Thursday 12, July 2018 by Kudakwashe

Ghana growth targets at risk as banks pull brakes on lending

 

The central bank said that non-performing loans increased by $1.8 in April compared with a year earlier.

  

A reluctance by banks in Ghana to lend is threatening to stall one of Africa’s fastest expanding economies.

With almost a quarter of all outstanding loans in the country at risk of not being repaid, credit granted to the private sector is increasing at nearly the slowest pace in four years. At stake is the 6.8 per cent growth that the government is hoping to achieve to boost revenue and narrow its budget deficit.

Gross domestic product in West Africa’s second-largest economy experienced its quickest expansion in five years in 2017 as oil and gas production surged and following a peaceful transition in government which saw President Nana Akufo-Addo take power. While inflation has slowed to single digits, allowing the central bank room to cut its benchmark rate to a four-year low, companies are yet to reap the benefit from these moves as they struggle to repay older loans and access new credit.

Banks “said they are playing it safe because of a loans-defaulting trend,” Edem Harrison, an economist at Accra-based Frontline Capital Advisors, said by phone. “It looks most certain that the GDP growth target will be missed this year.”

The Bank of Ghana has since last year tripled minimum capital requirements for lenders, liquidated two banks for failing to adhere to capital-adequacy requirements and placed UniBank. under administration. Because of these measures, lenders are extra careful not to give loans that will later sour, said Calleb Osei, Chief Financial Officer at Access Bank Ghana.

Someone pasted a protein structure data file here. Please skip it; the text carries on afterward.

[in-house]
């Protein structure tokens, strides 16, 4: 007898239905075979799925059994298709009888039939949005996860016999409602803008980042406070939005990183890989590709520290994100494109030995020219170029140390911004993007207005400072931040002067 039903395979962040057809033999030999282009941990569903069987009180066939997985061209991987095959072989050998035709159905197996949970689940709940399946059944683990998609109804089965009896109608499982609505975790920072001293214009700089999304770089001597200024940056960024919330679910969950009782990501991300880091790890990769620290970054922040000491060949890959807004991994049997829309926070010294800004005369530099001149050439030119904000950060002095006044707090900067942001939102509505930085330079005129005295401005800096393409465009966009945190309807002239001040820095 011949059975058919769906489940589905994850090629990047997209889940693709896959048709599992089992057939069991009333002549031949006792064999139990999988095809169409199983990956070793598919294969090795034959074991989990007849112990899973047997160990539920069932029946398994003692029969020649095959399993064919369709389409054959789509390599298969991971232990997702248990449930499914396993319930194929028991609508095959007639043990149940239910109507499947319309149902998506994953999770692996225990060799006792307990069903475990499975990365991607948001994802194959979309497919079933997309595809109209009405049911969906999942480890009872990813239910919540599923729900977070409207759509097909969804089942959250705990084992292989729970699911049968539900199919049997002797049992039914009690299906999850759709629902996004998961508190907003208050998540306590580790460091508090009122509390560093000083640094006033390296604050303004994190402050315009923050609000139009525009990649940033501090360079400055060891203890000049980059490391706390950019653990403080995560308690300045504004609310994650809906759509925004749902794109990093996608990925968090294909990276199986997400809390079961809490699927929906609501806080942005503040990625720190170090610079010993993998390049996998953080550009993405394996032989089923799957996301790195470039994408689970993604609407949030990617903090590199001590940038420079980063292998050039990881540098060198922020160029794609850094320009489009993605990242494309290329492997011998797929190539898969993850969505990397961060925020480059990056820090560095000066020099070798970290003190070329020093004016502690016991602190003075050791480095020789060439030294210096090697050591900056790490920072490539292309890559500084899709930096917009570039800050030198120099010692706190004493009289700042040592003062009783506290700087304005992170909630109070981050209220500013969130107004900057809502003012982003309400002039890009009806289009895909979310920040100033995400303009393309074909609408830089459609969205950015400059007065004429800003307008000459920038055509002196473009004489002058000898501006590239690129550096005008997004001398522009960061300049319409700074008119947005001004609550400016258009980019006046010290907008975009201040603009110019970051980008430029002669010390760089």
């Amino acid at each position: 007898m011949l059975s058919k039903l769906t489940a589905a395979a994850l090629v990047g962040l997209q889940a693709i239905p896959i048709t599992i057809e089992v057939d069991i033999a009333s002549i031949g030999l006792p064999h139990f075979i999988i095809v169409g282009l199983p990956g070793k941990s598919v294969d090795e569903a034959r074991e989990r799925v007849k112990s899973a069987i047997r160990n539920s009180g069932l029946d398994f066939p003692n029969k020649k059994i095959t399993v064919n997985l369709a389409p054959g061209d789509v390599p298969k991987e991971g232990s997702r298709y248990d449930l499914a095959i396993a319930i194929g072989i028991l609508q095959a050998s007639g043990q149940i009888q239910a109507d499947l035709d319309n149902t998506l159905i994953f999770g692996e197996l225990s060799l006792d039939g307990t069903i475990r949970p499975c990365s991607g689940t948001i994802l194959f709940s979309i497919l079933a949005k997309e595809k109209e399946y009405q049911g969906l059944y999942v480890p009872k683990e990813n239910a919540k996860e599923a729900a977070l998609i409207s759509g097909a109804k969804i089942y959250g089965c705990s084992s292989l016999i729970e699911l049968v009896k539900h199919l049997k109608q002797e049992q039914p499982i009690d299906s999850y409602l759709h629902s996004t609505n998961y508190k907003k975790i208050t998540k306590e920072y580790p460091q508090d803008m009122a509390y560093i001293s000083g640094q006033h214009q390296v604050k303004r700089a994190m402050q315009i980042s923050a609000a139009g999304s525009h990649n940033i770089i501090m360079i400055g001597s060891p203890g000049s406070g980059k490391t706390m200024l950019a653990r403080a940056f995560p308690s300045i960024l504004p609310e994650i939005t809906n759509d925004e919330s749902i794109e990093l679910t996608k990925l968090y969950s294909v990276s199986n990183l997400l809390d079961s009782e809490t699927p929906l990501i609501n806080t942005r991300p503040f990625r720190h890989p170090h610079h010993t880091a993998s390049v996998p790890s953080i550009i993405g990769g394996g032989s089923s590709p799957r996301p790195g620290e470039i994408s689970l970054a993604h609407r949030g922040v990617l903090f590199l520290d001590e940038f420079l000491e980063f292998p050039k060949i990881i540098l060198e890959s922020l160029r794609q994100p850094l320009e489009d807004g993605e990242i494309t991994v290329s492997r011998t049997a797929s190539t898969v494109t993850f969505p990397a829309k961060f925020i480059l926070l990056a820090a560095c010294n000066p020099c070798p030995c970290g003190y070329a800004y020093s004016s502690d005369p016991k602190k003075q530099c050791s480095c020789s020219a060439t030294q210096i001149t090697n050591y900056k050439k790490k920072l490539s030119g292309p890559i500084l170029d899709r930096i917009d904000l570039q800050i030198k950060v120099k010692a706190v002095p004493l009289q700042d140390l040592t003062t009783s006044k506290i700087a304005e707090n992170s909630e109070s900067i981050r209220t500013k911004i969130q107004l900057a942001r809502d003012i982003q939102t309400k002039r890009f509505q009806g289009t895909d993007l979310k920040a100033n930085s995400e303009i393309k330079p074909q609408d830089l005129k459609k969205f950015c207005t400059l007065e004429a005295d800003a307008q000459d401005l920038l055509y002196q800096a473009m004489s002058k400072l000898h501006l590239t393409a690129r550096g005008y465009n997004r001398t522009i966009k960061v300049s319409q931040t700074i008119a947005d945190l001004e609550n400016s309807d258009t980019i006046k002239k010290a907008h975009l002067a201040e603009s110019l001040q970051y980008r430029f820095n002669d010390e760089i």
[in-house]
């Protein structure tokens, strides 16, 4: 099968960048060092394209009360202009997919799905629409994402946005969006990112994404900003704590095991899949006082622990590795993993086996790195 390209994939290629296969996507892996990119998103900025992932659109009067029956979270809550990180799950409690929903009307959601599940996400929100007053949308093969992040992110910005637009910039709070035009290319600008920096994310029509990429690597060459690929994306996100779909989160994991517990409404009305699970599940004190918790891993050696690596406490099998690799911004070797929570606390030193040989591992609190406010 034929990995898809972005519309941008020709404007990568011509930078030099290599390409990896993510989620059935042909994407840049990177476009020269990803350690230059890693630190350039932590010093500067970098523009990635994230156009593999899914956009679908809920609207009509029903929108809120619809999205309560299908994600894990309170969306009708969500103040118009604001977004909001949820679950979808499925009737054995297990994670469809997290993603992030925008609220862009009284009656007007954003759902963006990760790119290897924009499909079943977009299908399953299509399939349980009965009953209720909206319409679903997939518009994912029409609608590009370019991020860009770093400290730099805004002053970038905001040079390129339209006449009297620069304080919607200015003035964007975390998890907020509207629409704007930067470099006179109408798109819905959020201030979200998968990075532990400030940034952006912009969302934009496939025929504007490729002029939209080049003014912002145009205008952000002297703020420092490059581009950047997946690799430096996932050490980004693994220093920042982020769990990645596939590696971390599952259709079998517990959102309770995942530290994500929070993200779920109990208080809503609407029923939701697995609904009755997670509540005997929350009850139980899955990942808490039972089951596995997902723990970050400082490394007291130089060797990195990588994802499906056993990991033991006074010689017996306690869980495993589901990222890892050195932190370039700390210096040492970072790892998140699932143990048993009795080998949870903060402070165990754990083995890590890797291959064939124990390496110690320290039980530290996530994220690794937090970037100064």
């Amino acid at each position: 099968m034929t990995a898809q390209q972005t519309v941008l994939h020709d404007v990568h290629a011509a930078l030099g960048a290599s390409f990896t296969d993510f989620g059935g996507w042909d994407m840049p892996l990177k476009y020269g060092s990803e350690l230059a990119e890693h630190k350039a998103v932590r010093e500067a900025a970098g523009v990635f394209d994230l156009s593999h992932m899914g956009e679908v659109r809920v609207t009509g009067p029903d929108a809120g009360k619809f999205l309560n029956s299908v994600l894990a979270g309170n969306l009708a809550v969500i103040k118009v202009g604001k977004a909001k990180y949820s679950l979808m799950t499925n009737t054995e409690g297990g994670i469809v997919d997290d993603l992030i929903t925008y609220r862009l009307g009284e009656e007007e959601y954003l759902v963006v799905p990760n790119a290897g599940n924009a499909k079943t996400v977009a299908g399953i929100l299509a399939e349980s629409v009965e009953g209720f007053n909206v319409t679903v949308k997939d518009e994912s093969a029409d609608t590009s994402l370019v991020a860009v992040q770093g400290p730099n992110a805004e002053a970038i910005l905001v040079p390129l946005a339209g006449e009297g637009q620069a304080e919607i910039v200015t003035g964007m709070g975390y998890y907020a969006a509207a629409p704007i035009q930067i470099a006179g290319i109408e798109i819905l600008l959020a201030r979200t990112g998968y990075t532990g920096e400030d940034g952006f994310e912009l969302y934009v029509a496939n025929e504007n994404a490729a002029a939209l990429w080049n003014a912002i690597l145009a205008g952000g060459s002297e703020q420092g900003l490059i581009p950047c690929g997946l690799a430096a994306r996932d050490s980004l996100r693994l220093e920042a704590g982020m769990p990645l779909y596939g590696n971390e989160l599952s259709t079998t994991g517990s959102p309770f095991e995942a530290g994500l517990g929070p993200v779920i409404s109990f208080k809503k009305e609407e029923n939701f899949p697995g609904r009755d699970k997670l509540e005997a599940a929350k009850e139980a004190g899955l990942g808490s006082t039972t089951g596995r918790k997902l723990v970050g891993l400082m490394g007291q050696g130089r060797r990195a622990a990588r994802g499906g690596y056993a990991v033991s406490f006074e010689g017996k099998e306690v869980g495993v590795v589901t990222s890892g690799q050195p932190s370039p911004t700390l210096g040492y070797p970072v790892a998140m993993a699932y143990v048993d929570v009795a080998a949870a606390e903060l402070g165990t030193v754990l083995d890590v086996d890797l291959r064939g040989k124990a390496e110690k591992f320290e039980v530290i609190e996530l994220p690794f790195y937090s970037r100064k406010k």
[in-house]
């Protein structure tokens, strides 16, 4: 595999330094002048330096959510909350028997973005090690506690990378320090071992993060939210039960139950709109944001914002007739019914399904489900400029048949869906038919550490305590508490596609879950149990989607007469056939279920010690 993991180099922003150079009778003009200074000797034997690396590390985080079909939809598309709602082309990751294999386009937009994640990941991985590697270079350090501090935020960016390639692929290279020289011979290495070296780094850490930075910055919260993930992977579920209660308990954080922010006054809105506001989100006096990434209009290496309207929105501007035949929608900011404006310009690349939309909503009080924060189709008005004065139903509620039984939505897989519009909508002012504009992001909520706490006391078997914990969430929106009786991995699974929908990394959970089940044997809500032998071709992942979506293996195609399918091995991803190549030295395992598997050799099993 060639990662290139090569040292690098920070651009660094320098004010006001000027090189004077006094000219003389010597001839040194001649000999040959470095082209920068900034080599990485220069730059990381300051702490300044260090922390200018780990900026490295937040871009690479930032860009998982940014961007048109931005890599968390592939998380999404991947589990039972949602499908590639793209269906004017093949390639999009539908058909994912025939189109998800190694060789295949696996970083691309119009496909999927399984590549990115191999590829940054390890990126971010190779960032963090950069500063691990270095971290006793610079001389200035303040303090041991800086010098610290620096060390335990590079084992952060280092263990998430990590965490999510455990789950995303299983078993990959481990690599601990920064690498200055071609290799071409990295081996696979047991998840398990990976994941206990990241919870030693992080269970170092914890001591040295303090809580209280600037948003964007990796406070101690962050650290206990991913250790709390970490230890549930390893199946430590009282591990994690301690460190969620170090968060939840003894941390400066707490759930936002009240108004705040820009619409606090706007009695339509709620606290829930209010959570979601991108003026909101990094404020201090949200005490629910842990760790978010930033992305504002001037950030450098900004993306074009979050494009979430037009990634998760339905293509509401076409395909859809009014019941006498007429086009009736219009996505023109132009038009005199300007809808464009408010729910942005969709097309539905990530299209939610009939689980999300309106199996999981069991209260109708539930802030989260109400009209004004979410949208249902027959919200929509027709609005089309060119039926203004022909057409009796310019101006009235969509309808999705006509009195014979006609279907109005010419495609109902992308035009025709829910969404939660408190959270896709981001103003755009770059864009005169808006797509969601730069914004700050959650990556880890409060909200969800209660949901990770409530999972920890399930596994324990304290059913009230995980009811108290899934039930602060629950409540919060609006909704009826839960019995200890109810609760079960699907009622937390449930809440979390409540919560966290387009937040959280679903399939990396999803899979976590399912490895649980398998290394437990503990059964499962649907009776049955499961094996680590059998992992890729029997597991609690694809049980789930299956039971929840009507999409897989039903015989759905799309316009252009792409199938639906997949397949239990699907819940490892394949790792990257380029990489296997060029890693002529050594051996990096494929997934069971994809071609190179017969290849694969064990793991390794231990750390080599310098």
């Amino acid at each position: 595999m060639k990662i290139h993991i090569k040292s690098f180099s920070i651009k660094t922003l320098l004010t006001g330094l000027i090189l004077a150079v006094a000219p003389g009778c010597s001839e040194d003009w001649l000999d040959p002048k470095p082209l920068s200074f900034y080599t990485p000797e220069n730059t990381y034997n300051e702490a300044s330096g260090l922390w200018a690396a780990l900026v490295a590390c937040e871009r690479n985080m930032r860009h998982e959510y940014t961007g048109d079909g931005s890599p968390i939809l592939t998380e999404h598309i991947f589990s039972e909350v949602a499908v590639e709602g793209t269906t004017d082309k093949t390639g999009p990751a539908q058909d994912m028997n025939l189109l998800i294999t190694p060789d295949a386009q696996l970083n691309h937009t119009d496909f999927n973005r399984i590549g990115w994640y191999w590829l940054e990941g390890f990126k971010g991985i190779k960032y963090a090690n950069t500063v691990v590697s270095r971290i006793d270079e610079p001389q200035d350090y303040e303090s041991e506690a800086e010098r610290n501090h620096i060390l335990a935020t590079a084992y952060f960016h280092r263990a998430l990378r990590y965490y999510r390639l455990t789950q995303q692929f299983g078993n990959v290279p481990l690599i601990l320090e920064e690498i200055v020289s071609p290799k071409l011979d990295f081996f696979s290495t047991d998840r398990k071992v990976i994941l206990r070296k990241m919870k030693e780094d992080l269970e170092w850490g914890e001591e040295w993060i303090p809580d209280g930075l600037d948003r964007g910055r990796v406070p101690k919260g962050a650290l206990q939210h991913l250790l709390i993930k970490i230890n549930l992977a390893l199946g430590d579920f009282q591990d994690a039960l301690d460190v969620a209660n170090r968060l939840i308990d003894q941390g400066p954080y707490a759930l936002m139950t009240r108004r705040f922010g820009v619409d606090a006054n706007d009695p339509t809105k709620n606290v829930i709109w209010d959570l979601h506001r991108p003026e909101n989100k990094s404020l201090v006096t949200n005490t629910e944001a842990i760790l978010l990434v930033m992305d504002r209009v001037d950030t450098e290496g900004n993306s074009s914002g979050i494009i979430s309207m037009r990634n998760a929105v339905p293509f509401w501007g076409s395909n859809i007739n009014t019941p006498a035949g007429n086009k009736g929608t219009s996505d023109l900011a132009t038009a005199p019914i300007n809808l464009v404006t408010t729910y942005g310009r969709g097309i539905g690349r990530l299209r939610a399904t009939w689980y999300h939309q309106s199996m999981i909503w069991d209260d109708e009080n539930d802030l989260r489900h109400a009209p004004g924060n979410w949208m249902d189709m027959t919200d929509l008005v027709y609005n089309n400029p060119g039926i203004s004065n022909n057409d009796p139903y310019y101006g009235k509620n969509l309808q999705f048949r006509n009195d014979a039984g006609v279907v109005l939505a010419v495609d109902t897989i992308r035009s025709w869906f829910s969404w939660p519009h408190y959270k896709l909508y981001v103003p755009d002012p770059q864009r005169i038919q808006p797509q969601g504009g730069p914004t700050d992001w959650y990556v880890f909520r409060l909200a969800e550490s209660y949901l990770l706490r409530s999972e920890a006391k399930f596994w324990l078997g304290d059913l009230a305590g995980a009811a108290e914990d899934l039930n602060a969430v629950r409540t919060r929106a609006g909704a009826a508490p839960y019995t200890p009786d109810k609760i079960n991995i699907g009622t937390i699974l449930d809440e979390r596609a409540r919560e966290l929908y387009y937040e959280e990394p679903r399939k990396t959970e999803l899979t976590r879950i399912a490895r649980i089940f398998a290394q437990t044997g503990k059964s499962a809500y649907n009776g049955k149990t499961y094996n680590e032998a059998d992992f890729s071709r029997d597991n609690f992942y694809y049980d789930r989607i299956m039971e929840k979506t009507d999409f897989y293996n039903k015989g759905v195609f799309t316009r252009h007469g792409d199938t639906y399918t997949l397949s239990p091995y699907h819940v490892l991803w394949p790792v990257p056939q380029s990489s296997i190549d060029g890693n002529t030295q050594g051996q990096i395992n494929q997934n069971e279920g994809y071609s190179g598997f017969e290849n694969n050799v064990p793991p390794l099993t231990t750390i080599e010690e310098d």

“Loan requests are coming through but because of the non-performing loans situation, banks are taking time to ensure that capital due diligence and capital reviews are carried out before investment, which are creating delays,” he said.

The Bank of Ghana’s aggressive monetary easing since March 2017 has so far only translated into a relatively modest reduction in commercial bank rates. The inflation rate decreased by, meaning that real interest rates have increased sharply, dampening lending to the private sector. Banks have instead bought more of the government’s medium-term bonds in response to the sharp drop in shorter-term treasury bill yields, said Mark Bohlund, Bloomberg Economics

The government’s indebtedness to companies in the construction and energy industries is one of the drivers of NPLs by these businesses, according to Benjamin Dzoboku, General Manager for finance and strategy at Republic Bank Ghana.

The central bank said in May that growth in its composite index of economic activity has slowed to 2.3 per cent in the three months through March, from 4.5 per cent in the same period a year earlier.

Ghana’s growth booms and busts have been closely linked to crude prices since it became a producer in 2010, even though oil directly accounts for less than 10 per cent of GDP. Services, which include trade, real estate and financial and insurance activities, make up more than two thirds of the economy.

“The private sector, which is the engine of economic growth, cannot thrive without a sustainable means of financing,” said, Courage Martey, an Economist at Accra based Databank Group.

  

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